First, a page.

- The Impossible Shapes dont take rocking lying down. Or do they?
Clearly, our Midwestern rock brethren are subject to much categorical barbed wire. If a band from a fly-over state doesn't don trucker hats and wave blue-collar credos, music critics start to poke at them like voodoo dolls.
Strange then, that The Impossible Shapes' rustic, psychedelic musings on the universe seem not only authentic, but natural. The Bloomington, Ind., band already five albums into a career that began as a high-school hobby in 1998 brandish dreamy folk-pop songs that drop Egyptian mythological figures like raps do neighborhoods.
And, recalling that the sky is the Midwest's most intoxicating feature, these 20-something Indianans seem more equipped than any smog-choked Californian to summon Ra, the sun god.
Shapes songwriter Chris Barth, who studies "all sorts of systems of magic and traditions," explains his lyrical palate from a bus en route to Austin.
"The songs are just kind of little spells," he says of their upcoming re-release, Tum, "and little indications [of] different forces in the universe that I'd named, or kind of tongue-in-cheek named, after Egyptian deities and things like that."
Not that the Shapes experience is overbearingly occult, or cemented in some Lord of the Rings-inspired geek-out. The prolific newcomers are skilled at juggling the trite as well as the true.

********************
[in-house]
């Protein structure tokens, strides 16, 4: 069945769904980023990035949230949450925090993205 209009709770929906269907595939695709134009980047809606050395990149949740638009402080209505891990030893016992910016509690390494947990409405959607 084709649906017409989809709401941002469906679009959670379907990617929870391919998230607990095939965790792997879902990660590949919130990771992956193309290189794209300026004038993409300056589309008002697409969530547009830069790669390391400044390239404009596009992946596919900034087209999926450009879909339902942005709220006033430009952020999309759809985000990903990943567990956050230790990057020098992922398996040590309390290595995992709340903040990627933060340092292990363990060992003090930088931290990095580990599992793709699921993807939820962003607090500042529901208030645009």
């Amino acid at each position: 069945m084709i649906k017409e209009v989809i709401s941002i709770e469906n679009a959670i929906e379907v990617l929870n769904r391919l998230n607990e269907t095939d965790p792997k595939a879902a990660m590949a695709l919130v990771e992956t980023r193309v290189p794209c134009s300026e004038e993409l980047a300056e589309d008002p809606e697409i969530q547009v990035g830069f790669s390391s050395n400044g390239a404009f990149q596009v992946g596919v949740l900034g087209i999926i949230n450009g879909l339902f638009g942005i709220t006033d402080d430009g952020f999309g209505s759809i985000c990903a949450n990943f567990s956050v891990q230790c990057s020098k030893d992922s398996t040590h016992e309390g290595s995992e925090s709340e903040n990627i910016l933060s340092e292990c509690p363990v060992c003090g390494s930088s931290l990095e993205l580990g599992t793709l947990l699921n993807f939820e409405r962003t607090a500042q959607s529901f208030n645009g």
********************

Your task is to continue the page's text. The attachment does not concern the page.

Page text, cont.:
Their sound, overseen primarily by Barth and Aaron Deer (organ, banjo, bass), is immensely reflective of Syd Barrett, Love, and Elephant 6 bands like Olivia Tremor Control, yet follows a more interesting, more singular path with every album.
"I believe that we're maybe coming from the same place as a lot of those bands," says Barth. "But maybe we're going somewhere different in the end."
Case in point is the re-release of Tum, which hits stores next week. (It originally was debuted sparingly last year on vinyl and on their Web site, theimpossibleshapes.com.)
Recorded in just two weeks in drummer Mark Rice's garage, it sounds as if it was made in a cabin with a sawed-off roof. Barth's nasal howls glide over the eclectic affair, which boasts plenty of banjo and floorboard stomps butting up against fuzzed-out rockers and jingle-jangle pop. And, of course, some baying at the sky.
Barth says Tum is a much more hopeful affair than last year's acclaimed studio effort Horus, mostly because the band assumed complete responsibility for Tum, including the artwork.
"[Horus] expresses something," he says. "It's something that I feel less personally connected to. I think it's kind of just an evil album all around. It's almost like the album is cursed in my mind."
However, noting the band's rising visibility raves from Spin and pitchforkmedia.com, etc. the Shapes' progress doesn't appear to be cursed at all. In Bloomington's healthy indie scene, where Shapes members play in multiple Bloomington acts, including Magnolia Electric Co. and Horns of Happiness, the band is gaining ground. Barths has learned to be unmoved by the push, though.
"Whatever momentum is, it's always swinging," he says. "And it can always completely swing in the other direction at any point. You just keep doing it and [don't] worry so much about where it's going to go.
""Do without lust of result,'" he says. "That's a phrase that I've liked."
The Impossible Shapes
2721 Larimer St., Denver
Thursday, March 2, 11:30 p.m.